# How can I calculate the activation energy of a reaction?

Oct 2, 2014

You can calculate the activation energy of a reaction by measuring the rate constant k over a range of temperatures and then use the Arrhenius Equation to find ${E}_{a}$.

According to his theory molecules must acquire a certain critical energy ${E}_{a}$ before they can react. The Boltzmann factor e^(-E_a/(RT) is the fraction of molecules that managed to obtain the necessary energy. The rate constant of a reaction is related to temperature by the Arrhenius Equation:

From BBC GCSE: k=Ae^((-E_(a))/(RT)

A is a constant termed the frequency factor

e is the base of natural logs

R is the gas constant = 8.31J/K/mol

T is the absolute temperature in degrees Kelvin.

If you take natural logs of both sides of the equation you get:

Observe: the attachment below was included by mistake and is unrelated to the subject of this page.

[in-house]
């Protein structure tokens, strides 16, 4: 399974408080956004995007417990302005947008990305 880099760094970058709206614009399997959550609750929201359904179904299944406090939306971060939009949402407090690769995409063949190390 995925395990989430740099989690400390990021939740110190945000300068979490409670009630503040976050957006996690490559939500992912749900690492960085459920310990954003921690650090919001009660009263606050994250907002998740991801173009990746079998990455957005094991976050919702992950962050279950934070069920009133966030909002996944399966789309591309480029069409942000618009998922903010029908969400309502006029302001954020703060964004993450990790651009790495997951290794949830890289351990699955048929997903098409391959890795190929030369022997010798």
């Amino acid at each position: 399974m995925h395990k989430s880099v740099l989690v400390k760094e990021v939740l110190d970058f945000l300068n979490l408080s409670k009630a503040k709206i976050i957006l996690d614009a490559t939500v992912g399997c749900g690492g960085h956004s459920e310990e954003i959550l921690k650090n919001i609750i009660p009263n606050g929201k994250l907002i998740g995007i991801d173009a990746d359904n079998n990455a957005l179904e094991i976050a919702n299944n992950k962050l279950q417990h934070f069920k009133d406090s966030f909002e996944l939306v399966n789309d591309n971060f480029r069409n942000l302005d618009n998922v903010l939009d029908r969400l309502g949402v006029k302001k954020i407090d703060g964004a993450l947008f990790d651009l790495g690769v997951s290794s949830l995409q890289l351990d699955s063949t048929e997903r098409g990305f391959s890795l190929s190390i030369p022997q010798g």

$\ln k = \ln A - \frac{{E}_{a}}{R T}$

You then measure k over a range of temperatures, the method you use depends very much on the type of reaction you are studying.

You can then plot $\ln k$ against $\left(\frac{1}{T}\right)$. You should get a straight line graph. This is an equation of the form $y = m x + c$.

So the gradient of the line is equal to $- \frac{{E}_{a}}{R}$ so you can get ${E}_{a}$.

This is an example taken from Wikipedia relating to the decomposition of nitrogen (IV) oxide.